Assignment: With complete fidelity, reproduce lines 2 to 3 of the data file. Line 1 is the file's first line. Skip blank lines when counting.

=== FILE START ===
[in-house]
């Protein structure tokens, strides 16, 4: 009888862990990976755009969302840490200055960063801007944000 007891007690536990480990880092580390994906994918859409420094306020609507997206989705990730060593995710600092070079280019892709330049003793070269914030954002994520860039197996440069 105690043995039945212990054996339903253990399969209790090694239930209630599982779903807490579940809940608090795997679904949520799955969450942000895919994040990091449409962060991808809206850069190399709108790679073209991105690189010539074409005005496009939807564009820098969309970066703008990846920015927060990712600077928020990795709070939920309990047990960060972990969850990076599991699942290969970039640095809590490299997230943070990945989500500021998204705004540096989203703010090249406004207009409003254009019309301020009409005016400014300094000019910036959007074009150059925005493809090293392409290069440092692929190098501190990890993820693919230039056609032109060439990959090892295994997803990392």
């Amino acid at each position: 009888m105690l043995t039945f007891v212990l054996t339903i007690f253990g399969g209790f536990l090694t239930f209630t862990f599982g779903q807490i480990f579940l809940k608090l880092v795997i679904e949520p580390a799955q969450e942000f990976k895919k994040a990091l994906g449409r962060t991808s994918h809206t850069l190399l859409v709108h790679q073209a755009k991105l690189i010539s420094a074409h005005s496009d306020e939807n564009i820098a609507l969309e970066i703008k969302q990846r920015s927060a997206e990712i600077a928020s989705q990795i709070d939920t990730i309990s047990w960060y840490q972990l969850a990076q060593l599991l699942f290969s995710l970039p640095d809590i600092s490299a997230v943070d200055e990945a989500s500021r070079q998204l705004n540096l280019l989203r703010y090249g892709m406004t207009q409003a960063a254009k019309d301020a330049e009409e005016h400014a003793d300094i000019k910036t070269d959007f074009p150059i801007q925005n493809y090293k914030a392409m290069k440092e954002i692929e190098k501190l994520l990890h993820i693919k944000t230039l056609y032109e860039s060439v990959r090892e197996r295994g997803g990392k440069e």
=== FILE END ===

């Protein structure tokens, strides 16, 4: 009888862990990976755009969302840490200055960063801007944000 007891007690536990480990880092580390994906994918859409420094306020609507997206989705990730060593995710600092070079280019892709330049003793070269914030954002994520860039197996440069 105690043995039945212990054996339903253990399969209790090694239930209630599982779903807490579940809940608090795997679904949520799955969450942000895919994040990091449409962060991808809206850069190399709108790679073209991105690189010539074409005005496009939807564009820098969309970066703008990846920015927060990712600077928020990795709070939920309990047990960060972990969850990076599991699942290969970039640095809590490299997230943070990945989500500021998204705004540096989203703010090249406004207009409003254009019309301020009409005016400014300094000019910036959007074009150059925005493809090293392409290069440092692929190098501190990890993820693919230039056609032109060439990959090892295994997803990392």
């Amino acid at each position: 009888m105690l043995t039945f007891v212990l054996t339903i007690f253990g399969g209790f536990l090694t239930f209630t862990f599982g779903q807490i480990f579940l809940k608090l880092v795997i679904e949520p580390a799955q969450e942000f990976k895919k994040a990091l994906g449409r962060t991808s994918h809206t850069l190399l859409v709108h790679q073209a755009k991105l690189i010539s420094a074409h005005s496009d306020e939807n564009i820098a609507l969309e970066i703008k969302q990846r920015s927060a997206e990712i600077a928020s989705q990795i709070d939920t990730i309990s047990w960060y840490q972990l969850a990076q060593l599991l699942f290969s995710l970039p640095d809590i600092s490299a997230v943070d200055e990945a989500s500021r070079q998204l705004n540096l280019l989203r703010y090249g892709m406004t207009q409003a960063a254009k019309d301020a330049e009409e005016h400014a003793d300094i000019k910036t070269d959007f074009p150059i801007q925005n493809y090293k914030a392409m290069k440092e954002i692929e190098k501190l994520l990890h993820i693919k944000t230039l056609y032109e860039s060439v990959r090892e197996r295994g997803g990392k440069e």